Lock implementations provide more extensive locking operations than can be obtained using synchronized methods and statements.

See Also: ILock Members


[Android.Runtime.Register("java/util/concurrent/locks/Lock", "", "Java.Util.Concurrent.Locks.ILockInvoker")]
public interface ILock : Android.Runtime.IJavaObject, IDisposable


Lock implementations provide more extensive locking operations than can be obtained using synchronized methods and statements. They allow more flexible structuring, may have quite different properties, and may support multiple associated Java.Util.Concurrent.Locks.ICondition objects.

A lock is a tool for controlling access to a shared resource by multiple threads. Commonly, a lock provides exclusive access to a shared resource: only one thread at a time can acquire the lock and all access to the shared resource requires that the lock be acquired first. However, some locks may allow concurrent access to a shared resource, such as the read lock of a Java.Util.Concurrent.Locks.IReadWriteLock.

The use of synchronized methods or statements provides access to the implicit monitor lock associated with every object, but forces all lock acquisition and release to occur in a block-structured way: when multiple locks are acquired they must be released in the opposite order, and all locks must be released in the same lexical scope in which they were acquired.

While the scoping mechanism for synchronized methods and statements makes it much easier to program with monitor locks, and helps avoid many common programming errors involving locks, there are occasions where you need to work with locks in a more flexible way. For example, some algorithms for traversing concurrently accessed data structures require the use of "hand-over-hand" or "chain locking": you acquire the lock of node A, then node B, then release A and acquire C, then release B and acquire D and so on. Implementations of the Lock interface enable the use of such techniques by allowing a lock to be acquired and released in different scopes, and allowing multiple locks to be acquired and released in any order.

With this increased flexibility comes additional responsibility. The absence of block-structured locking removes the automatic release of locks that occurs with synchronized methods and statements. In most cases, the following idiom should be used:

java Example

Lock l = ...;
 try {
   // access the resource protected by this lock
  finally {
When locking and unlocking occur in different scopes, care must be taken to ensure that all code that is executed while the lock is held is protected by try-finally or try-catch to ensure that the lock is released when necessary.

Lock implementations provide additional functionality over the use of synchronized methods and statements by providing a non-blocking attempt to acquire a lock (ILock.TryLock), an attempt to acquire the lock that can be interrupted (ILock.LockInterruptibly, and an attempt to acquire the lock that can timeout (ILock.TryLock(long, Java.Util.Concurrent.TimeUnit)).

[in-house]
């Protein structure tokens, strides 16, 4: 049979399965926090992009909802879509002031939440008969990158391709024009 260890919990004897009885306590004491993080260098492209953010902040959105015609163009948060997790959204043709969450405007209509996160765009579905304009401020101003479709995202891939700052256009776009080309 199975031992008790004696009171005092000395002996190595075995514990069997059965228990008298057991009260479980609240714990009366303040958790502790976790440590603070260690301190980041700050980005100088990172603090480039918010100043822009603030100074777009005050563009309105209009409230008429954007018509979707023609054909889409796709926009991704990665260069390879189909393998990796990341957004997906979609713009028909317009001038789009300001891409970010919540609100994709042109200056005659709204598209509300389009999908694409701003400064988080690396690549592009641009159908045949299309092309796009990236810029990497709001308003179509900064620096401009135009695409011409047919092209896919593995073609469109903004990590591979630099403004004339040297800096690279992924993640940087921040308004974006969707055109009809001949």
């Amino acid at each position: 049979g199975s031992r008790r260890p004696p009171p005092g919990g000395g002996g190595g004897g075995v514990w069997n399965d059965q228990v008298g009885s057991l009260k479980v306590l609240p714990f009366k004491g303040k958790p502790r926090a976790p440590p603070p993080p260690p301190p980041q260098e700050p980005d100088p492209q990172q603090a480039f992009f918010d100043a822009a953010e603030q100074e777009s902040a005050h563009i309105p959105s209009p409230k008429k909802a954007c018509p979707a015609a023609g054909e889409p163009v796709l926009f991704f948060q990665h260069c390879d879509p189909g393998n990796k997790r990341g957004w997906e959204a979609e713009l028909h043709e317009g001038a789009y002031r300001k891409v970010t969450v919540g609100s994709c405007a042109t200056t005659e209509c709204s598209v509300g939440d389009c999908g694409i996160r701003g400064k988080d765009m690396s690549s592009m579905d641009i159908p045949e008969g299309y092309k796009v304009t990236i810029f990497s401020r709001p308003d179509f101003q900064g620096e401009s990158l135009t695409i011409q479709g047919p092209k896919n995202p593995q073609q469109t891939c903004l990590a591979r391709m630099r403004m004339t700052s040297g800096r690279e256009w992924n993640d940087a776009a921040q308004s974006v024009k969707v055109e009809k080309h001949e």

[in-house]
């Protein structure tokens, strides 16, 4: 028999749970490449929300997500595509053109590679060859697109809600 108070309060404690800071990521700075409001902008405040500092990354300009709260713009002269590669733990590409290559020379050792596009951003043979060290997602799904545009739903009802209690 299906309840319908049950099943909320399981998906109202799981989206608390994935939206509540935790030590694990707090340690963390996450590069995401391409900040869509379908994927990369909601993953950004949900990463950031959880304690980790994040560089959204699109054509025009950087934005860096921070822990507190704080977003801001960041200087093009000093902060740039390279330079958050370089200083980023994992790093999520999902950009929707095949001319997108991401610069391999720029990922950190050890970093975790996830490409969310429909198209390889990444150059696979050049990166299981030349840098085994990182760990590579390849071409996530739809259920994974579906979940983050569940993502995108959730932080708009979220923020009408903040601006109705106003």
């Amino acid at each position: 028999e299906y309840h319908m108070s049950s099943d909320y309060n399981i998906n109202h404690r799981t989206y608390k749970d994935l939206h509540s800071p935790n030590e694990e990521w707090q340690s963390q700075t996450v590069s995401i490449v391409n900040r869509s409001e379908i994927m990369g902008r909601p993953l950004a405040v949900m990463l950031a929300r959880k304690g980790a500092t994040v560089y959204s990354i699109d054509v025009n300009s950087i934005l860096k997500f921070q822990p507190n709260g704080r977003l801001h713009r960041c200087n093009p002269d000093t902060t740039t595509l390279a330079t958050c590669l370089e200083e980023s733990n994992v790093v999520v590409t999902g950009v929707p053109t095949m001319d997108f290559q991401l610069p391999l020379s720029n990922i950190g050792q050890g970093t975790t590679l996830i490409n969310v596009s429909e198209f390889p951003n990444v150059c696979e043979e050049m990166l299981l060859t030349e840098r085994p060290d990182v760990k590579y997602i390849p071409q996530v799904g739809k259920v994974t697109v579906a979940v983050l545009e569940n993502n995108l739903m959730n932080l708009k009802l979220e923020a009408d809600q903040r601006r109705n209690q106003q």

A Lock class can also provide behavior and semantics that is quite different from that of the implicit monitor lock, such as guaranteed ordering, non-reentrant usage, or deadlock detection. If an implementation provides such specialized semantics then the implementation must document those semantics.

Note that Lock instances are just normal objects and can themselves be used as the target in a synchronized statement. Acquiring the monitor lock of a Lock instance has no specified relationship with invoking any of the ILock.Lock methods of that instance. It is recommended that to avoid confusion you never use Lock instances in this way, except within their own implementation.

Except where noted, passing a null value for any parameter will result in a Java.Lang.NullPointerException being thrown.

Memory Synchronization

All Lock implementations must enforce the same memory synchronization semantics as provided by the built-in monitor lock, as described in :

Unsuccessful locking and unlocking operations, and reentrant locking/unlocking operations, do not require any memory synchronization effects.

Implementation Considerations

The three forms of lock acquisition (interruptible, non-interruptible, and timed) may differ in their performance characteristics, ordering guarantees, or other implementation qualities. Further, the ability to interrupt the ongoing acquisition of a lock may not be available in a given Lock class. Consequently, an implementation is not required to define exactly the same guarantees or semantics for all three forms of lock acquisition, nor is it required to support interruption of an ongoing lock acquisition. An implementation is required to clearly document the semantics and guarantees provided by each of the locking methods. It must also obey the interruption semantics as defined in this interface, to the extent that interruption of lock acquisition is supported: which is either totally, or only on method entry.

As interruption generally implies cancellation, and checks for interruption are often infrequent, an implementation can favor responding to an interrupt over normal method return. This is true even if it can be shown that the interrupt occurred after another action may have unblocked the thread. An implementation should document this behavior.

See Also

[Android Documentation]


Namespace: Java.Util.Concurrent.Locks
Assembly: Mono.Android (in Mono.Android.dll)
Assembly Versions:
Since: Added in API level 1